Apple has filed for a patent (number 20170270704) for “depth of field for a camera in a media-editing application field of the invention.” It hints at beefed up features, such as an enhanced “virtual camera,” in iMovie and Final Cut Pro X.
In the patent filing, Apple notes that digital graphic design, video editing, and media editing apps provide designers and artists with tools to create much of the media seen today through various media outlets (television, movies, Internet content, etc.). These tools allow designers the ability to generate, compose, composite, and animate images and videos in a virtual three-dimensional space.
A computer simulating the three-dimensional space is able to produce (i.e., render) an image of the space as seen from a particular point in the space, looking in a particular direction, with a particular field of view. Some apps define a virtual camera at the particular point that is oriented in the particular direction and has properties that define the particular field of view.
Such a virtual camera can be moved around the three-dimensional space, re-oriented, and may have various other properties that can be adjusted. The virtual camera is a user-interface tool that collectively represents the set of properties that define the direction, angle of view, and other attributes for rendering a scene from a particular point of view in a particular direction.
Virtual cameras have generally been defined as having a particular focal plane, a distance at which objects will appear in focus when the view from the camera is rendered. However, users may desire the ability to move the apparent focal plane of the virtual camera closer to or further from the camera in the context of a scene laid out in a three-dimensional space within an application.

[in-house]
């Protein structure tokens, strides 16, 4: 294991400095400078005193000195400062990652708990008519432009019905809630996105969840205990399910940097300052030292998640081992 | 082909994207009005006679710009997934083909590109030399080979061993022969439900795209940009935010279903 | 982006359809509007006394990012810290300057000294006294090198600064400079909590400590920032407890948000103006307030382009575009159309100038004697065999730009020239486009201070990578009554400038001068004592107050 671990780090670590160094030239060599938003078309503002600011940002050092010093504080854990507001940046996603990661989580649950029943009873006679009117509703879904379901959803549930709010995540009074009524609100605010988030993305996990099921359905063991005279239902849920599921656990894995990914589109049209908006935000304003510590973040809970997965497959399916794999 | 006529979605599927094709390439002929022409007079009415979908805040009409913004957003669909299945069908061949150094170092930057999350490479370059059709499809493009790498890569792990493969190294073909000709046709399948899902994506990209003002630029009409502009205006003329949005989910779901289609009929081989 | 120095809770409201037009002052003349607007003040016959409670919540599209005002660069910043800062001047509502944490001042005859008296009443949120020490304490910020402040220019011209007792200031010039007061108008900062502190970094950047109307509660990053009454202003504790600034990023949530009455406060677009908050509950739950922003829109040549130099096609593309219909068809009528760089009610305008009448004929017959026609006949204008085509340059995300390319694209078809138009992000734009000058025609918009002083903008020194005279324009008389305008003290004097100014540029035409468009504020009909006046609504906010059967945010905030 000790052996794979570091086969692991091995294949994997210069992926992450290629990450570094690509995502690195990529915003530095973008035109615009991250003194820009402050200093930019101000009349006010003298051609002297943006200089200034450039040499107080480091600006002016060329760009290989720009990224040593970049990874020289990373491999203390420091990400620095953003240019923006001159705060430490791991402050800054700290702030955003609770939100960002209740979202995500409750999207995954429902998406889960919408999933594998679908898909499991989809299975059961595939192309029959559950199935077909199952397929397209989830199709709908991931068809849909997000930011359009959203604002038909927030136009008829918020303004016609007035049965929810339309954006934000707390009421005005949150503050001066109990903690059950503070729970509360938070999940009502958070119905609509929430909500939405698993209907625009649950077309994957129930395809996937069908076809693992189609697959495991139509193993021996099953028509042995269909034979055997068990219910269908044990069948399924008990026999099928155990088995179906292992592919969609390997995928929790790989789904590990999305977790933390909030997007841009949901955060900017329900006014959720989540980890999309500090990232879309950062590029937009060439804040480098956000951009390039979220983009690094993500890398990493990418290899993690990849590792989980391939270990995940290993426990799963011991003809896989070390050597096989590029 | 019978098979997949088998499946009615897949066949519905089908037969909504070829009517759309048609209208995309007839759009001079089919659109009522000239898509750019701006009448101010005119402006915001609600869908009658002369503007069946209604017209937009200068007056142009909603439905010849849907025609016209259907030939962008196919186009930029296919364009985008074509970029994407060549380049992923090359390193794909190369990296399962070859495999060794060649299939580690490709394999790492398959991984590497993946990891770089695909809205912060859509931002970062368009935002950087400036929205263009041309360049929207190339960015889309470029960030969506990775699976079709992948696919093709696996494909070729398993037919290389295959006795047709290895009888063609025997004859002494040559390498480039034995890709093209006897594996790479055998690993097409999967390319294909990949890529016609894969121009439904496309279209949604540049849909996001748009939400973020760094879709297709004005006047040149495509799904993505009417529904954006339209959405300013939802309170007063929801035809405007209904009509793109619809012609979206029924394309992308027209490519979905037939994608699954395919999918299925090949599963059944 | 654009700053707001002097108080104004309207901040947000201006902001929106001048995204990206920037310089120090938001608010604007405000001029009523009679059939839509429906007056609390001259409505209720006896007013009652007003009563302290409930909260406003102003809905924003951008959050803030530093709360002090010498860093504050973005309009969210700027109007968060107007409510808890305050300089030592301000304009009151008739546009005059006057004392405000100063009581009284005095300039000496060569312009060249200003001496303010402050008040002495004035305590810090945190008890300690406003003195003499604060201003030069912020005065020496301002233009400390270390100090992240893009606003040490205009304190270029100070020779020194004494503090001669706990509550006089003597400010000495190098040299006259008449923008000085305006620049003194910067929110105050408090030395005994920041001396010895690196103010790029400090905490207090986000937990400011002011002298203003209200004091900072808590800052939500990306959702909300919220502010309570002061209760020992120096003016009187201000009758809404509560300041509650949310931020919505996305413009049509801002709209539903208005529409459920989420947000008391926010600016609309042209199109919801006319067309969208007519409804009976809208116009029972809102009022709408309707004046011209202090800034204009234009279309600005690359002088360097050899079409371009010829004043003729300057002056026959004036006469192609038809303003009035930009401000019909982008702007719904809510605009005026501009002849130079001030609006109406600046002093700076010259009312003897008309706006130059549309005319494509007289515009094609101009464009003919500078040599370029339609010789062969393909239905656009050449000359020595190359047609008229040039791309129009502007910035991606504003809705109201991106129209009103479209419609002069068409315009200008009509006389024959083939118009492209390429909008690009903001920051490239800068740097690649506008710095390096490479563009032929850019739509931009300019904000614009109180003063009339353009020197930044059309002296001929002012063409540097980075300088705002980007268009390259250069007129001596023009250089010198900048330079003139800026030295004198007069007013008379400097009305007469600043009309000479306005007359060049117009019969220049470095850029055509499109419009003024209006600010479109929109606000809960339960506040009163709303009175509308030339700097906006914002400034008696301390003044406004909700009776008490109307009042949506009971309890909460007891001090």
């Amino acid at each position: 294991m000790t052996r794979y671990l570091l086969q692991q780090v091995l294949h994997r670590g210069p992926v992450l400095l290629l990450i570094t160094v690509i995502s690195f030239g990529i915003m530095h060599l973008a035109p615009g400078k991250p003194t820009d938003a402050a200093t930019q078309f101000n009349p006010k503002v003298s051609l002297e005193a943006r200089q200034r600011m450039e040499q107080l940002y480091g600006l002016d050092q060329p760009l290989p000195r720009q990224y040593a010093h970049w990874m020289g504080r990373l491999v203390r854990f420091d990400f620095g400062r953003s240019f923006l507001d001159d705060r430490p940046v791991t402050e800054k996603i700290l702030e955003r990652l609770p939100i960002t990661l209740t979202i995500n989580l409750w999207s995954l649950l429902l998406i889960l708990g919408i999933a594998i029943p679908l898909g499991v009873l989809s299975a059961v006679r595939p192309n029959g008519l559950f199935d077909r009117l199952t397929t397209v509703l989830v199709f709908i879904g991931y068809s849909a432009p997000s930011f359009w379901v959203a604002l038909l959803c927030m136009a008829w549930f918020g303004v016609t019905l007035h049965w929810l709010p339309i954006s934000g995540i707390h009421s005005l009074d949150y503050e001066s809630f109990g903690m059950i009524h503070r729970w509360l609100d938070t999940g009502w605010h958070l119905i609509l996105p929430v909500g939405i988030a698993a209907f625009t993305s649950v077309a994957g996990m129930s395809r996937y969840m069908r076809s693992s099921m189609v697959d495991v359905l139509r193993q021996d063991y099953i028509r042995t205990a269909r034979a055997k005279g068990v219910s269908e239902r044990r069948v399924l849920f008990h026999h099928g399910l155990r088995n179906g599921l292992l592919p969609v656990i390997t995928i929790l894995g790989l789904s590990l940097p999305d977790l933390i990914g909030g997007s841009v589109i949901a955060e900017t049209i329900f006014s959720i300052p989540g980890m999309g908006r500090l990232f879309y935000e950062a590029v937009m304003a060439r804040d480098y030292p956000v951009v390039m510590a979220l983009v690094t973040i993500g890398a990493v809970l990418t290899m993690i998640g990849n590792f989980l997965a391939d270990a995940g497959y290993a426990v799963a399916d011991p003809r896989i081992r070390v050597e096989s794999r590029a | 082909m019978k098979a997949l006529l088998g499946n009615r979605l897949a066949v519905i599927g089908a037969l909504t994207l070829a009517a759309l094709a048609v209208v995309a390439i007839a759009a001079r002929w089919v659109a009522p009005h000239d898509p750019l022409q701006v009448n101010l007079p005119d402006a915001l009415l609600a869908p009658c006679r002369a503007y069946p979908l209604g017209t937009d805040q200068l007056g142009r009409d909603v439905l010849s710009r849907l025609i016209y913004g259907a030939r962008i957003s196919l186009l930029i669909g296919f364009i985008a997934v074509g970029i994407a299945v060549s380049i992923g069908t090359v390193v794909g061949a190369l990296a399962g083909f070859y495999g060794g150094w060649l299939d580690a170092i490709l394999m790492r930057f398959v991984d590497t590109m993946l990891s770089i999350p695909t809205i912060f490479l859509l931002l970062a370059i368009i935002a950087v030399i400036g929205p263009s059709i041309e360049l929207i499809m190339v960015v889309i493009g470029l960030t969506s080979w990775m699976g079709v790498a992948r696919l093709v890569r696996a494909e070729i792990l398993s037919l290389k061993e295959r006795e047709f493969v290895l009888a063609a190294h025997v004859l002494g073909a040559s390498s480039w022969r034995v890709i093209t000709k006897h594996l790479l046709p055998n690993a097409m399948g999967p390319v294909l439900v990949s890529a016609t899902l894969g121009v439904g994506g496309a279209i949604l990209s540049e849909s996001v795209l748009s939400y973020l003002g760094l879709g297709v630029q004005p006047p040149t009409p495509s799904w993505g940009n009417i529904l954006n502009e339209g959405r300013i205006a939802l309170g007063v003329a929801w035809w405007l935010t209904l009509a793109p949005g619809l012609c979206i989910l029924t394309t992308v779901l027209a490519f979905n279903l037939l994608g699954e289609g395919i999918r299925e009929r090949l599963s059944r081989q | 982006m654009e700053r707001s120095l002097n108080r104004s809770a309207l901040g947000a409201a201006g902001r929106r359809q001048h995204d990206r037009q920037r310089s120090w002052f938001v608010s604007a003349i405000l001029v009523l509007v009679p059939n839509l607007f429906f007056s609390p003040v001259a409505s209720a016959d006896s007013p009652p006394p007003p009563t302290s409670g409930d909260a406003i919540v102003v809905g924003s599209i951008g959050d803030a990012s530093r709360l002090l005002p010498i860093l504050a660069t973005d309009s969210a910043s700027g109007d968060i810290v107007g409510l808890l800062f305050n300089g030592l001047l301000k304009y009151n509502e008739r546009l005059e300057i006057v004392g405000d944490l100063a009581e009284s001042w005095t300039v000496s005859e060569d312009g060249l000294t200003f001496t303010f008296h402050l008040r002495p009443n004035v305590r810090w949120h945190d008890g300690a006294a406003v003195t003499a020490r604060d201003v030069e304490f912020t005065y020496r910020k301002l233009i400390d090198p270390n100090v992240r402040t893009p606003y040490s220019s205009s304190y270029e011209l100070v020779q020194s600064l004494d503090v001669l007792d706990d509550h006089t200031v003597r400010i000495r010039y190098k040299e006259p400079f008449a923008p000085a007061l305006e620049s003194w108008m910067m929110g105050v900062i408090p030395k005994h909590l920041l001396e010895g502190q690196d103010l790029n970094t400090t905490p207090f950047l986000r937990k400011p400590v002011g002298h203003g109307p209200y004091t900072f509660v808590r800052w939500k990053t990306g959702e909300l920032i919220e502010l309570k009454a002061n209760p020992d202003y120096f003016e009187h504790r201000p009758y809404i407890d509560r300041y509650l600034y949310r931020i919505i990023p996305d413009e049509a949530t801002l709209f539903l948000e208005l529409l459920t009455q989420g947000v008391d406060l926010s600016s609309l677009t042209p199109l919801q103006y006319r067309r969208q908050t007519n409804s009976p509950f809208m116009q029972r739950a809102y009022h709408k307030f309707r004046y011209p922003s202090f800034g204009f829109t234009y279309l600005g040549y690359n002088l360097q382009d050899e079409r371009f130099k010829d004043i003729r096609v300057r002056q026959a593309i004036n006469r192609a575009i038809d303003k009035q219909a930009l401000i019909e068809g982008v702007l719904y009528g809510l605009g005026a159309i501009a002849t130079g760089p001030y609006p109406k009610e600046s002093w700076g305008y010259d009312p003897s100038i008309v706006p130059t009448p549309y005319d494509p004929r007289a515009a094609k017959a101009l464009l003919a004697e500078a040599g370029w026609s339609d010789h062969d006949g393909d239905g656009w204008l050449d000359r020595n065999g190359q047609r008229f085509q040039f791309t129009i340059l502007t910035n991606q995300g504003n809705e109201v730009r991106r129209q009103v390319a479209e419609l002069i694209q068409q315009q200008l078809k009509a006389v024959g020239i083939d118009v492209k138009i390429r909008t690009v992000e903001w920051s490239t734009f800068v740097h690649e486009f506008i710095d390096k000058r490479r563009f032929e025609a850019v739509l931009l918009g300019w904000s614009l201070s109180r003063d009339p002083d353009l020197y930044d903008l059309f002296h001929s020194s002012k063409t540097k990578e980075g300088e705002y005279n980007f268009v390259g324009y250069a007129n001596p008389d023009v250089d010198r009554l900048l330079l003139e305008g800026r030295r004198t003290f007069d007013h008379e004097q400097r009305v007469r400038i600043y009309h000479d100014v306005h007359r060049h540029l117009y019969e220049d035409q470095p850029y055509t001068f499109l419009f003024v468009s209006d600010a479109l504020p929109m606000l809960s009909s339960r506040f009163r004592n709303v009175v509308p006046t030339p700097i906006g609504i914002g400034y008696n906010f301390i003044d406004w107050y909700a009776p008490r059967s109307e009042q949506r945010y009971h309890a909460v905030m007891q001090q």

Users may also want to be able to render in focus a range of distances and expand or contract this range within the context of a scene. Apple says there’s a need in the art for virtual cameras with highly modifiable focal properties. What’s more, the company adds that there’s a need for user interface tools to enable easy modification of these focal properties.
Here’s Apple’s summary of the invention: “Some embodiments provide a method that provides tools for defining a scene including media objects in a multi-dimensional space. The method provides a set of user interface tools for adjusting a region of focus for rendering the space from a particular location within a particular field of view. In some embodiments, the region of focus is a first region in the space within the particular field of view and the space further includes a second region outside of the region of focus within the particular field of view. In some embodiments, the method also provides a set of effects for applying to the second region but not the first region to visually indicate the first region as the region of focus within the space and the second region as a region outside of the region of focus within the space.”
Of course, Apple files for — and is granted — lots of patents by the U.S. Patent & Trademark Office. Many are for inventions that never see the light of day. However, you never can tell which ones will materialize in a real product.